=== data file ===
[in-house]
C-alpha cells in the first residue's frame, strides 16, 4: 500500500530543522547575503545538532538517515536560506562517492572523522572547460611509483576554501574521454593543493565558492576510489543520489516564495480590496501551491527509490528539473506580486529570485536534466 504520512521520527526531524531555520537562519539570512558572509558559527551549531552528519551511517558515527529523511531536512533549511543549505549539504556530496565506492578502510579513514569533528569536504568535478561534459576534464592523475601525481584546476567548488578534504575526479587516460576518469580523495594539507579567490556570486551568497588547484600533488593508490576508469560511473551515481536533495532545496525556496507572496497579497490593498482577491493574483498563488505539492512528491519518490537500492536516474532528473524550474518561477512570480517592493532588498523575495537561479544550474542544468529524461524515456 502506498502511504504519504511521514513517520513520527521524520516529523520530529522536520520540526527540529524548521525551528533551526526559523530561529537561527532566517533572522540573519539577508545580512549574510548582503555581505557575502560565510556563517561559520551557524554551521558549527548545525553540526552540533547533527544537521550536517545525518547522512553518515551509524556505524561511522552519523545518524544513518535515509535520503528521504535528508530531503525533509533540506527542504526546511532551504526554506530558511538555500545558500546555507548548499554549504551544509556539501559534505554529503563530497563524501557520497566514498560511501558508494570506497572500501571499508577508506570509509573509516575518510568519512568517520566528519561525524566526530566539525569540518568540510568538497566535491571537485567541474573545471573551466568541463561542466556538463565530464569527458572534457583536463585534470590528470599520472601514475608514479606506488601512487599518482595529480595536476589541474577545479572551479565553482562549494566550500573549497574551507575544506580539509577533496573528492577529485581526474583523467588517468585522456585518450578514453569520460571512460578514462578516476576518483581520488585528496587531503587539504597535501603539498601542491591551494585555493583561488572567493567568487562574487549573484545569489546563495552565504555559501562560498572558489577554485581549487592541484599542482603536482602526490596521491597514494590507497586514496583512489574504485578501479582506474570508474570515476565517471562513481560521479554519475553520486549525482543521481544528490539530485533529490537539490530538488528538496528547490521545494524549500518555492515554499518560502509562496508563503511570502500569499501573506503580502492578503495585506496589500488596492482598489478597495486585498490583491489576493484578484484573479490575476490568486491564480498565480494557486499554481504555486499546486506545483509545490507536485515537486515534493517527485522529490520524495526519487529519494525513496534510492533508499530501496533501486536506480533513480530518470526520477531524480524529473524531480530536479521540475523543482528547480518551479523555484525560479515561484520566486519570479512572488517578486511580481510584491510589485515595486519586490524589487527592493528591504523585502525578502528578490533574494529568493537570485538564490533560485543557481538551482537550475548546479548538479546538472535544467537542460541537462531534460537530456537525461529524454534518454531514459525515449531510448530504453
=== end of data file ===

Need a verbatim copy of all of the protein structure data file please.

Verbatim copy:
[in-house]
C-alpha cells in the first residue's frame, strides 16, 4: 500500500530543522547575503545538532538517515536560506562517492572523522572547460611509483576554501574521454593543493565558492576510489543520489516564495480590496501551491527509490528539473506580486529570485536534466 504520512521520527526531524531555520537562519539570512558572509558559527551549531552528519551511517558515527529523511531536512533549511543549505549539504556530496565506492578502510579513514569533528569536504568535478561534459576534464592523475601525481584546476567548488578534504575526479587516460576518469580523495594539507579567490556570486551568497588547484600533488593508490576508469560511473551515481536533495532545496525556496507572496497579497490593498482577491493574483498563488505539492512528491519518490537500492536516474532528473524550474518561477512570480517592493532588498523575495537561479544550474542544468529524461524515456 502506498502511504504519504511521514513517520513520527521524520516529523520530529522536520520540526527540529524548521525551528533551526526559523530561529537561527532566517533572522540573519539577508545580512549574510548582503555581505557575502560565510556563517561559520551557524554551521558549527548545525553540526552540533547533527544537521550536517545525518547522512553518515551509524556505524561511522552519523545518524544513518535515509535520503528521504535528508530531503525533509533540506527542504526546511532551504526554506530558511538555500545558500546555507548548499554549504551544509556539501559534505554529503563530497563524501557520497566514498560511501558508494570506497572500501571499508577508506570509509573509516575518510568519512568517520566528519561525524566526530566539525569540518568540510568538497566535491571537485567541474573545471573551466568541463561542466556538463565530464569527458572534457583536463585534470590528470599520472601514475608514479606506488601512487599518482595529480595536476589541474577545479572551479565553482562549494566550500573549497574551507575544506580539509577533496573528492577529485581526474583523467588517468585522456585518450578514453569520460571512460578514462578516476576518483581520488585528496587531503587539504597535501603539498601542491591551494585555493583561488572567493567568487562574487549573484545569489546563495552565504555559501562560498572558489577554485581549487592541484599542482603536482602526490596521491597514494590507497586514496583512489574504485578501479582506474570508474570515476565517471562513481560521479554519475553520486549525482543521481544528490539530485533529490537539490530538488528538496528547490521545494524549500518555492515554499518560502509562496508563503511570502500569499501573506503580502492578503495585506496589500488596492482598489478597495486585498490583491489576493484578484484573479490575476490568486491564480498565480494557486499554481504555486499546486506545483509545490507536485515537486515534493517527485522529490520524495526519487529519494525513496534510492533508499530501496533501486536506480533513480530518470526520477531524480524529473524531480530536479521540475523543482528547480518551479523555484525560479515561484520566486519570479512572488517578486511580481510584491510589485515595486519586490524589487527592493528591504523585502525578502528578490533574494529568493537570485538564490533560485543557481538551482537550475548546479548538479546538472535544467537542460541537462531534460537530456537525461529524454534518454531514459525515449531510448530504453